Recent advances in global production network theory, known as GPN 2.0, provide a theoretically sophisticated framework for understanding the articulation of global production systems with regional development trajectories. However, this framework was largely derived from lessons out of empirical analyses of the strategic coupling and value capture trajectories of firms in certain manufacturing and service sector ‘hot spots’, primarily in East and Southeast Asia, and its wider applicability for other contexts remains uncertain. This paper aims to address this lacuna by examining the potential for GPN 2.0 to understand regional development trajectories in agricultural production landscapes in the Global South dominated by smallholder-based farms that generate outputs for national and international markets. The distinctive characteristics of smallholders throw up significant challenges for the explanatory applicability of GPN 2.0 for rural development, at least as it has been developed so far. A key challenge is that smallholders cannot be considered equivalent to ‘firms’ as conceived in GPN 2.0. To overcome this problem, this paper argues for bringing a livelihoods perspective to bear on GPN 2.0. We illustrate the usefulness of this approach through reference to a case study of potato contract farming in Maharastra, India.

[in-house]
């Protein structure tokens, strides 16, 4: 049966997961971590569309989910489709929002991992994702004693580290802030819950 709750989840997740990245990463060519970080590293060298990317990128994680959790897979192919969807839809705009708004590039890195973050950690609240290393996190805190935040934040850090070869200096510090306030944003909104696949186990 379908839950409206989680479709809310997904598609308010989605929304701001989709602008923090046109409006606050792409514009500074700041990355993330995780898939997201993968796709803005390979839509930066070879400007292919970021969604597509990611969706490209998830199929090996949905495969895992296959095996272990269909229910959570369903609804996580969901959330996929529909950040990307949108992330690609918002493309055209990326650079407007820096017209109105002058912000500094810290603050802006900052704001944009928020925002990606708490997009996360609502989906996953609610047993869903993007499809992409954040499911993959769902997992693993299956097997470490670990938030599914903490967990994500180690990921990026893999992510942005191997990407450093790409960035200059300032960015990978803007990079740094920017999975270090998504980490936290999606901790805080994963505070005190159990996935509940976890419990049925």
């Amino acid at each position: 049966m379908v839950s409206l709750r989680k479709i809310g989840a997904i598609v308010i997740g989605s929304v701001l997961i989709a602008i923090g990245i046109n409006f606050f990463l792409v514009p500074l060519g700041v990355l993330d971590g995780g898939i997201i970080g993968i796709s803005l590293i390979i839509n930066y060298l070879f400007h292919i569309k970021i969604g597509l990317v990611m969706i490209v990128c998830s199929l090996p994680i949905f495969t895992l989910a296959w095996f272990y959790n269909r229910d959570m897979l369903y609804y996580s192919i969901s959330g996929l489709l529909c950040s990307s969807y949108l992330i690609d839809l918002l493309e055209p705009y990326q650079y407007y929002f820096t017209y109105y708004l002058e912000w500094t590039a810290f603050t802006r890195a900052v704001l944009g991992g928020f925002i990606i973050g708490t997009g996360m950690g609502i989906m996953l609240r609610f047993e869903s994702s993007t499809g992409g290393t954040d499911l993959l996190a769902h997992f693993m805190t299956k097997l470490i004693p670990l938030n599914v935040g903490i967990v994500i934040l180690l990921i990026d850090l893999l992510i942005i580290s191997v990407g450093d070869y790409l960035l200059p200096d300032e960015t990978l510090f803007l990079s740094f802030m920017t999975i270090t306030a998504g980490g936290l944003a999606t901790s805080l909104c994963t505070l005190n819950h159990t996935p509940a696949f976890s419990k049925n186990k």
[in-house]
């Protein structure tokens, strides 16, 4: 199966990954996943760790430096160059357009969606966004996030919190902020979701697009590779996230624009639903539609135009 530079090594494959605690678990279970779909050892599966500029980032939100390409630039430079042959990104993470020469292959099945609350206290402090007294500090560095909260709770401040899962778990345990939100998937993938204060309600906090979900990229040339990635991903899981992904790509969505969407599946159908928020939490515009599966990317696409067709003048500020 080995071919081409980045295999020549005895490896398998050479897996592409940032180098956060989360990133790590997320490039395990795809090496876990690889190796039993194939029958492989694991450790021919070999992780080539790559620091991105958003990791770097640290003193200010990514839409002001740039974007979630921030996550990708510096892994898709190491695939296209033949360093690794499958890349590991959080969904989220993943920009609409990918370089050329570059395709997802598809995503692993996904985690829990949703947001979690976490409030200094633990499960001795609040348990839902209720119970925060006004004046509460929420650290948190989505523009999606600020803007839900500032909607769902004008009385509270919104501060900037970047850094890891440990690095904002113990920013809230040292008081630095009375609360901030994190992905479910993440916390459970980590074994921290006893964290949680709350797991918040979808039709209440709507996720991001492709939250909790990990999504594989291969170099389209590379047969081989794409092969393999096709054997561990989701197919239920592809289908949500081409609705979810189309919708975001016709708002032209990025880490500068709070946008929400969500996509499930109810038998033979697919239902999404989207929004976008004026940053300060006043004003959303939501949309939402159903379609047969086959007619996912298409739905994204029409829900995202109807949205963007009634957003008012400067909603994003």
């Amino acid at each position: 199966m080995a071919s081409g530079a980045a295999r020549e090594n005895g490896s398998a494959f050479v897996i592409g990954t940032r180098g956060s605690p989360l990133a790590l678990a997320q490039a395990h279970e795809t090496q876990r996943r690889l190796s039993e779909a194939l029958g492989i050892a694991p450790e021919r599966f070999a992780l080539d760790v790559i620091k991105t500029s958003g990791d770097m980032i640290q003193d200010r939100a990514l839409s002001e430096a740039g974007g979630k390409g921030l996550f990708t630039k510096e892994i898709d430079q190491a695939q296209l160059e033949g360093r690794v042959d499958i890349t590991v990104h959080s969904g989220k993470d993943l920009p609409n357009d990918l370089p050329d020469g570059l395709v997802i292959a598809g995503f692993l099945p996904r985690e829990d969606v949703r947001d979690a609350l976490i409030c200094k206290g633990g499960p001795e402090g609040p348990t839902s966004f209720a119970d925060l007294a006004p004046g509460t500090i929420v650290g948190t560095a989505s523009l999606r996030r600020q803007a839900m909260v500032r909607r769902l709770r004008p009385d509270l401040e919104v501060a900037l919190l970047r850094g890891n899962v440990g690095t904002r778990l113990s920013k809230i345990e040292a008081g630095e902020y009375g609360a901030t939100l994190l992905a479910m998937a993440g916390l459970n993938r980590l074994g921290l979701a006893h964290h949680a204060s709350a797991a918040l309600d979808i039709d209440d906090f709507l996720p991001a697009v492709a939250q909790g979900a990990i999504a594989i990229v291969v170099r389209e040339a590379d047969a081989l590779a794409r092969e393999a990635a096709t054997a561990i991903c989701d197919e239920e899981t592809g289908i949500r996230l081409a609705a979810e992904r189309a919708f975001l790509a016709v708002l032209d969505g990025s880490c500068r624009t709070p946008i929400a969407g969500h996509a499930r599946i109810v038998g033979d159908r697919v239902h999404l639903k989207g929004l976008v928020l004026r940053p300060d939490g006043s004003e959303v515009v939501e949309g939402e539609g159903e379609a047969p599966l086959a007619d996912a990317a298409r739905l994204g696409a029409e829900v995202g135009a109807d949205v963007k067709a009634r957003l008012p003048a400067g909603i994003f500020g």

Vicol, M., Fold, N., Pritchard, B., & Neilson, J. (2019). Global production networks, regional development trajectories and smallholder livelihoods in the Global South. Journal of Economic Geography, 19(4), 973–993. https://doi.org/10.1093/jeg/lby065